▪ Like most respondents, she brings up climate early. At 6:05 she talks about the effect of climate on hunger and how destabilizing that will be.

Her broad answer to the climate question and how it plays out starts at 7:27. Interesting take, and entirely in keeping with her earlier comments. Note that she refers to people ultimately losing access to the consumer-driven lifestyle. In my opinion as well, that’s going to be a major early shock, followed down the road by loss of electricity in some regions and areas of the country.

My comment (at about 10:08) that people will realize that the government is going to take care of “people better than them” is a reference to Our Betters, who are always first in line. When people realize that Our Betters are shoving us completely out of the receiving line when disaster strikes — that won’t be a pretty day.

▪ Question 4 (11:04) was, How can the national security state be short-circuited? Her answer is very timely and also promising. She says she doesn’t have an answer, after she provided one — the inherent instability of the surveillance State itself (something I’ll have much more to say about).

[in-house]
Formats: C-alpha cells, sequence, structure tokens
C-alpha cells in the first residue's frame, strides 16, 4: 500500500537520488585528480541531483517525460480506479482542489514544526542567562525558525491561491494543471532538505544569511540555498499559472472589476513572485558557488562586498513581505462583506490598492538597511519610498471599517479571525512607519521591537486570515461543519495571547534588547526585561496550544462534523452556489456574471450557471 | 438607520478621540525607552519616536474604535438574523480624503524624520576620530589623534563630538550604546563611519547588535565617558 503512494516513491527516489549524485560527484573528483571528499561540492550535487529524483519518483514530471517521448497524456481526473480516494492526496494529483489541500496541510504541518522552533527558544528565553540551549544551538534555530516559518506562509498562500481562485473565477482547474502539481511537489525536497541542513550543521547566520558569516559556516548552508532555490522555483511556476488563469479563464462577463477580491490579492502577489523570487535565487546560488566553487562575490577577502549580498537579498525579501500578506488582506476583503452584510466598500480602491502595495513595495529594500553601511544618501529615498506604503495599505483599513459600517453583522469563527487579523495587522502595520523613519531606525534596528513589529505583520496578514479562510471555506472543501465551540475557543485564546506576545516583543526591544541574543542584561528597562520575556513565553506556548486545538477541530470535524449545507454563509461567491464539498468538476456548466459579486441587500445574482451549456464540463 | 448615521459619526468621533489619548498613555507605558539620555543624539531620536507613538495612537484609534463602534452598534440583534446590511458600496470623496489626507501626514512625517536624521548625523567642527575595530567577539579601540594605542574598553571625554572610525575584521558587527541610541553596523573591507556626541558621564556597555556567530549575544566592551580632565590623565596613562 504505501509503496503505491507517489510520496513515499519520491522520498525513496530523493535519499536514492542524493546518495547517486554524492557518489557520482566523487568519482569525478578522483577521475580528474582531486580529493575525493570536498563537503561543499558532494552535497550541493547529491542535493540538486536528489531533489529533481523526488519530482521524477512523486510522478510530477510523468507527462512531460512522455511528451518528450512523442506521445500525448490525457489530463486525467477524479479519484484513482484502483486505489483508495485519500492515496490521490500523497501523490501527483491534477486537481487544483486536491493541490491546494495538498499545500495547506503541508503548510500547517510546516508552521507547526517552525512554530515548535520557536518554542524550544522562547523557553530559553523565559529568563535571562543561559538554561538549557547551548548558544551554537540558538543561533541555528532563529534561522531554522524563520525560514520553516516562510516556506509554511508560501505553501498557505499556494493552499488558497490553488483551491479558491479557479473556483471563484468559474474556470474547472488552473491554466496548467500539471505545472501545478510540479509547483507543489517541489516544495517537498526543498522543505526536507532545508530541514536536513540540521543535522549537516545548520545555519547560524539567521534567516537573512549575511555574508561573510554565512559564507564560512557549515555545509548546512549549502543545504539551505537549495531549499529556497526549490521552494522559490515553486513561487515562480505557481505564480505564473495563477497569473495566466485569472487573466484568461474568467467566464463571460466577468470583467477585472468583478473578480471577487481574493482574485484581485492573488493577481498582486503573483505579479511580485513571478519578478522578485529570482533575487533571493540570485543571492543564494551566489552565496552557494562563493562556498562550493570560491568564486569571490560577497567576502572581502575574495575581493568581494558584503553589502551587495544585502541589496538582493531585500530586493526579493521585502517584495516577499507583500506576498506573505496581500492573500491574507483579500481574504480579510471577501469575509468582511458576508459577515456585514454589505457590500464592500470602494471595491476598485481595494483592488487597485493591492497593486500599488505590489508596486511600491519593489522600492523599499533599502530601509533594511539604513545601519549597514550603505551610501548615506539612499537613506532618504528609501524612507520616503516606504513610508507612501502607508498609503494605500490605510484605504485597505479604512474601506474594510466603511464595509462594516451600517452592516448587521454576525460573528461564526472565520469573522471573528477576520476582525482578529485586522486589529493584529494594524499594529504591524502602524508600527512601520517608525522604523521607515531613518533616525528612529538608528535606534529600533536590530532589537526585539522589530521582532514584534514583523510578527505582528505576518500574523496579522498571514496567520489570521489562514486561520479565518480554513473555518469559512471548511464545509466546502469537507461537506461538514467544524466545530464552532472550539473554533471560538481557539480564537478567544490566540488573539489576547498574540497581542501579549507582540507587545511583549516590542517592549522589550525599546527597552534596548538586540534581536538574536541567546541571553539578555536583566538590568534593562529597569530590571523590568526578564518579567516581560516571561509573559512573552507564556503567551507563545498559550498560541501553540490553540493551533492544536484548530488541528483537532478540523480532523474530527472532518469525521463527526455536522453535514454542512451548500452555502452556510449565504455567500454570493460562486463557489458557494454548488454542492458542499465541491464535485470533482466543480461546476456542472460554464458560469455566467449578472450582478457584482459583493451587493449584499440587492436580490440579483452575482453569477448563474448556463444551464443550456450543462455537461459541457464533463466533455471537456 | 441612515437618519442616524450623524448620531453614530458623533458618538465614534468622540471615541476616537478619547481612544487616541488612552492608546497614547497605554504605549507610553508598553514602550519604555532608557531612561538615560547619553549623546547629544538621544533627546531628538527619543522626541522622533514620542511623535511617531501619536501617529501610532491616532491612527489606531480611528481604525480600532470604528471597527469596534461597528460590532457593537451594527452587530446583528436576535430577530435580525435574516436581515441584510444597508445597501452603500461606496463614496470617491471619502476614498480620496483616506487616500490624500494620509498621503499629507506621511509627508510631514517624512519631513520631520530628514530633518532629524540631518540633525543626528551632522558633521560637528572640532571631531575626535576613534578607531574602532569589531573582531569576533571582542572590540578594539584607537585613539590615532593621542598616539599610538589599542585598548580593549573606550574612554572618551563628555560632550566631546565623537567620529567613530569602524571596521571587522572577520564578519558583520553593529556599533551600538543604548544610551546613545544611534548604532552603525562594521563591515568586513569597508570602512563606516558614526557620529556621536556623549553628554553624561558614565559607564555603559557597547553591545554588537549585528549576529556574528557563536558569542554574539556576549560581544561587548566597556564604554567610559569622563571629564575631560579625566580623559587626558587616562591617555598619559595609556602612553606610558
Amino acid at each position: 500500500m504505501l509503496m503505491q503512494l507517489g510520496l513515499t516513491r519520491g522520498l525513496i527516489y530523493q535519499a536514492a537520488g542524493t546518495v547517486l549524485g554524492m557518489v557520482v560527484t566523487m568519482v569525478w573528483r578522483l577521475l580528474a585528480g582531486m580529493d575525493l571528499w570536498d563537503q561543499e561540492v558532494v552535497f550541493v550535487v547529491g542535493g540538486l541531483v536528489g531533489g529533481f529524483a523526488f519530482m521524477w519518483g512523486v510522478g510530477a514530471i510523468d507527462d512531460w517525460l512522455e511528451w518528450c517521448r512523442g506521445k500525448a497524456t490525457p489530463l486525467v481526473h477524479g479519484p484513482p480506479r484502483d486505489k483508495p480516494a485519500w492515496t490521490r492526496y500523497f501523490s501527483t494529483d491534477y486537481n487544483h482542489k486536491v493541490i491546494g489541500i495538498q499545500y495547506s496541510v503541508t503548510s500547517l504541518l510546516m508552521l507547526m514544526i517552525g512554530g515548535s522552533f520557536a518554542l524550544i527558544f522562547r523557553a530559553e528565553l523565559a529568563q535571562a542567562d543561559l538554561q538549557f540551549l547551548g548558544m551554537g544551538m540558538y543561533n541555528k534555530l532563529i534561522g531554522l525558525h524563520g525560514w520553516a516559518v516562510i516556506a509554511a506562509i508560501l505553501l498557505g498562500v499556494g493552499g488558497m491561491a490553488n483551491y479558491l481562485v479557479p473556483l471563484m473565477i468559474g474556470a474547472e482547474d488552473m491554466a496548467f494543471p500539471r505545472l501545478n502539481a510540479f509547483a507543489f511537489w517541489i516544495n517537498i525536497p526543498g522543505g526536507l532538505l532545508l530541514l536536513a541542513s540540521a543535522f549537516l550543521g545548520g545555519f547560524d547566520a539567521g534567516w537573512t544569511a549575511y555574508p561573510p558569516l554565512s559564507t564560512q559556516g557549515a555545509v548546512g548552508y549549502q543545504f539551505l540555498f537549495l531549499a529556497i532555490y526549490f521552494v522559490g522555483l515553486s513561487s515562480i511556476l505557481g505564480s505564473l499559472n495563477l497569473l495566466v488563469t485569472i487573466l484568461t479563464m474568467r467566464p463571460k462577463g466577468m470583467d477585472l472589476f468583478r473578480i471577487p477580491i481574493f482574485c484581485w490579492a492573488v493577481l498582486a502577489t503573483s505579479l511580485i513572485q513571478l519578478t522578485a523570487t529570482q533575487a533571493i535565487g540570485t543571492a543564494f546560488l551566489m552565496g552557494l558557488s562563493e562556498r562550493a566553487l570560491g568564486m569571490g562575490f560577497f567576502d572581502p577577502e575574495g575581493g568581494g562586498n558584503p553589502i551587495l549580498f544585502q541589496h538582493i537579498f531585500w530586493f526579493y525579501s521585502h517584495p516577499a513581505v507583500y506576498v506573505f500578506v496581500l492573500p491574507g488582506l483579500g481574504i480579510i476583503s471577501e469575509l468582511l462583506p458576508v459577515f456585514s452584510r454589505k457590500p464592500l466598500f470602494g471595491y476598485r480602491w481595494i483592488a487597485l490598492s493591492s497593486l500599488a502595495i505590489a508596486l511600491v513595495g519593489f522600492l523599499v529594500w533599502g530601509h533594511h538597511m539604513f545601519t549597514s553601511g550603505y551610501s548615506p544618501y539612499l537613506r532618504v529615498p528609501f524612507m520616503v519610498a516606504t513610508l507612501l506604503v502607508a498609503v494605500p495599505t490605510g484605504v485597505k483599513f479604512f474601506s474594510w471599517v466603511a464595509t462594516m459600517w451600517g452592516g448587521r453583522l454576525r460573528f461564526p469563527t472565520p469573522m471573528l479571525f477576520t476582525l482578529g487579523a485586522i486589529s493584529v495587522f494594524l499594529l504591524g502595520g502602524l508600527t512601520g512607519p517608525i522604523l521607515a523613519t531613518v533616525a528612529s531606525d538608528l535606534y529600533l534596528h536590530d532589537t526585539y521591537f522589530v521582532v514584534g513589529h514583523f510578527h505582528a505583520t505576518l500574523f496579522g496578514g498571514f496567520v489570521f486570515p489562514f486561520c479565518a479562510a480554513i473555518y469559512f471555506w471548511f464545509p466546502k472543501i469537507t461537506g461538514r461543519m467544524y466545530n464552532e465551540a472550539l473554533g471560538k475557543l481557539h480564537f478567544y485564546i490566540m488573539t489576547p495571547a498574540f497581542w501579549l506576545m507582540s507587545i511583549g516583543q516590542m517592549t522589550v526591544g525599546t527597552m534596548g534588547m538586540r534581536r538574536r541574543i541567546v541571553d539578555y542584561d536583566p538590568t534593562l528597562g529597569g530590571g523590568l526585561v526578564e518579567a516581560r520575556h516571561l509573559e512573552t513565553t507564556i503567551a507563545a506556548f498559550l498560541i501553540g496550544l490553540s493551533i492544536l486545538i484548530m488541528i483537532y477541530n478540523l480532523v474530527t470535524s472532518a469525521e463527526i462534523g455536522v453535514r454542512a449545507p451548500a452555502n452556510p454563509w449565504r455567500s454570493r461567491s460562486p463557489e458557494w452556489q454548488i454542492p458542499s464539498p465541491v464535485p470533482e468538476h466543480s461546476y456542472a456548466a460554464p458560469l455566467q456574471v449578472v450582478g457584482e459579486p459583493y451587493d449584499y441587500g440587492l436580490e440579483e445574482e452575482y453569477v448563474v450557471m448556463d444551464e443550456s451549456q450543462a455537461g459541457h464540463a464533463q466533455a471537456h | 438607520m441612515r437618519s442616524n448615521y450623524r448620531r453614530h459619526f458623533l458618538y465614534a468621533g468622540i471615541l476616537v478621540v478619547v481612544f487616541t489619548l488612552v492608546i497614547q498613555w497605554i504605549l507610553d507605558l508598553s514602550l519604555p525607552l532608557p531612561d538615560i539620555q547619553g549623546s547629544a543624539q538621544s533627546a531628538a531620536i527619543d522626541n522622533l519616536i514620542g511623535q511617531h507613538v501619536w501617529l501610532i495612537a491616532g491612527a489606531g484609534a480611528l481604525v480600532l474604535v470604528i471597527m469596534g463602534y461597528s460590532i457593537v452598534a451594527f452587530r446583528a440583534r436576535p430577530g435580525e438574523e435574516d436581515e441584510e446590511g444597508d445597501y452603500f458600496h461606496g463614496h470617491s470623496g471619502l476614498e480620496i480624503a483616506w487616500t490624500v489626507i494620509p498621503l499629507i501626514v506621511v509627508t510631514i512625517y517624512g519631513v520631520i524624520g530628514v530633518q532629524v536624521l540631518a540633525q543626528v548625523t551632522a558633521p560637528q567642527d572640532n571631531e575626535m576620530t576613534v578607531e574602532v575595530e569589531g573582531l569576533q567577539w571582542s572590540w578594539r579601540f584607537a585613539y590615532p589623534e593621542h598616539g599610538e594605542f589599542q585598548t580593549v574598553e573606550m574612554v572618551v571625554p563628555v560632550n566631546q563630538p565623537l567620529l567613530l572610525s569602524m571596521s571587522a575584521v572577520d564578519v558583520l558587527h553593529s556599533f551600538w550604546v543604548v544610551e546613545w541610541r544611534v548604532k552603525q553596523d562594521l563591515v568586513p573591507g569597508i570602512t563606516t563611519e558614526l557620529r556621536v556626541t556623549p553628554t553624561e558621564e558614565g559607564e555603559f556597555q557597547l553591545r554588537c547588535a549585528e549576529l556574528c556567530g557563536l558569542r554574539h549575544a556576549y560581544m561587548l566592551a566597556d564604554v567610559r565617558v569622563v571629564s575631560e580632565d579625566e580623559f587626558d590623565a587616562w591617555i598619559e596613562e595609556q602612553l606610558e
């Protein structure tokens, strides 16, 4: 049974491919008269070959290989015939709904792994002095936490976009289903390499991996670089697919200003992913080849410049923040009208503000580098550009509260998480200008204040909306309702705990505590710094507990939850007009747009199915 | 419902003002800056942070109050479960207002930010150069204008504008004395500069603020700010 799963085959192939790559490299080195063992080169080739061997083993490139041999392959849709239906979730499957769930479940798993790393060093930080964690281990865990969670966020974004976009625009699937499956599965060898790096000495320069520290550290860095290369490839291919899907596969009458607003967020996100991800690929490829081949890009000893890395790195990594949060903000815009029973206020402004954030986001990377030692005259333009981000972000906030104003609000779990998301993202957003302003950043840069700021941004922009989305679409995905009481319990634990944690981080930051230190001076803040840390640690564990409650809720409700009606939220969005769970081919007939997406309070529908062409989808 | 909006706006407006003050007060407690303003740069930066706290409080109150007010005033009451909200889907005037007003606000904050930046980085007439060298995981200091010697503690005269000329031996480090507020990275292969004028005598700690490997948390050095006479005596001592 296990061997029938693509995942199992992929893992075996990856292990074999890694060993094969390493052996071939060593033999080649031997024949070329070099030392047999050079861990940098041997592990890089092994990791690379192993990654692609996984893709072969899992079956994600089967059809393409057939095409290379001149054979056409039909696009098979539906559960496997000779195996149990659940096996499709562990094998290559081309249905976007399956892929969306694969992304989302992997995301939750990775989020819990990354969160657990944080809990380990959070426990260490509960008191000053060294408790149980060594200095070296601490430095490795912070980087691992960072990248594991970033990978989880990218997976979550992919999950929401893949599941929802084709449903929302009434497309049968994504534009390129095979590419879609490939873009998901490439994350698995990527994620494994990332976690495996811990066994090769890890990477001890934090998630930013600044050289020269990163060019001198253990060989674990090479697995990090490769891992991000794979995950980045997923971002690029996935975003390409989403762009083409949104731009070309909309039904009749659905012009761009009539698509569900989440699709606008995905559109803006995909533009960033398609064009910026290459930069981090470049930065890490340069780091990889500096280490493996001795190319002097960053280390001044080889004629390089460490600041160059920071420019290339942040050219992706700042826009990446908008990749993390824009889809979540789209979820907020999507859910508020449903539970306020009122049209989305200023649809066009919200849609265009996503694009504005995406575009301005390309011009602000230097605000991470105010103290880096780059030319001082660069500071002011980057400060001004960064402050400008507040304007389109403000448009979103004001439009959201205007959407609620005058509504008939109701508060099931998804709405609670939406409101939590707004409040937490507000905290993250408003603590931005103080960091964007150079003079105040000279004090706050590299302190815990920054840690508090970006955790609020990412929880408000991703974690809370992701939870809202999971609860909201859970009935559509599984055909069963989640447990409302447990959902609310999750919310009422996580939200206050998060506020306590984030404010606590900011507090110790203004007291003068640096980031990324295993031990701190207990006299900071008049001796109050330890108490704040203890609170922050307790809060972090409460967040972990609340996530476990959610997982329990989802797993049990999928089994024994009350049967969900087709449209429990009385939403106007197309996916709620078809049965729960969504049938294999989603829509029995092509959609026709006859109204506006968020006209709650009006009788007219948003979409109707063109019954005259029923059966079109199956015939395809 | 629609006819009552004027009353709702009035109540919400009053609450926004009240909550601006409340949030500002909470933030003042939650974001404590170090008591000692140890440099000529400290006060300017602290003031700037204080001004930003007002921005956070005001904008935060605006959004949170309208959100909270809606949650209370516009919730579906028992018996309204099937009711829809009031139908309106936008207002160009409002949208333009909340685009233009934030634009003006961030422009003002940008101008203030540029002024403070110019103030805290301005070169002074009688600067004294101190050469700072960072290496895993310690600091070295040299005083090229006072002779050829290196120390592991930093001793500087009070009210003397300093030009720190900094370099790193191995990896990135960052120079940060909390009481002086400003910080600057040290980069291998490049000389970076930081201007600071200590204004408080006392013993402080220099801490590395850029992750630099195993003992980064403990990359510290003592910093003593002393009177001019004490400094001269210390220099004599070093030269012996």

▪ My fifth question was about her future as a blogger. She answers at 15:51 and talks about her own unique niche in the blogging–data analysis world. Check it out.

All Five Questions interviews

Here’s the complete list of this year’s Five Questions interviews. These will be published over the next few weeks in this order:

■ Sam Seder of Majority.fm
■ Dave Johnson of Campaign for America’s Future and SeeingTheForest.com
■ Richard (RJ) Eskow of Campaign for America’s Future and Huffington Post
■ digby of Hullabaloo
■ Marcy Wheeler of Emptywheel.net (this interview)
■ Joel Silbermanactor and media trainer — almost every good congressperson on our side, Joel has worked with them
■ GottaLaff, actress, writer, director and co-proprietress of ThePoliticalCarnival.net

I’ll update this list with links as the interviews are published. Thanks for listening.

GP

To follow or send links: @Gaius_Publius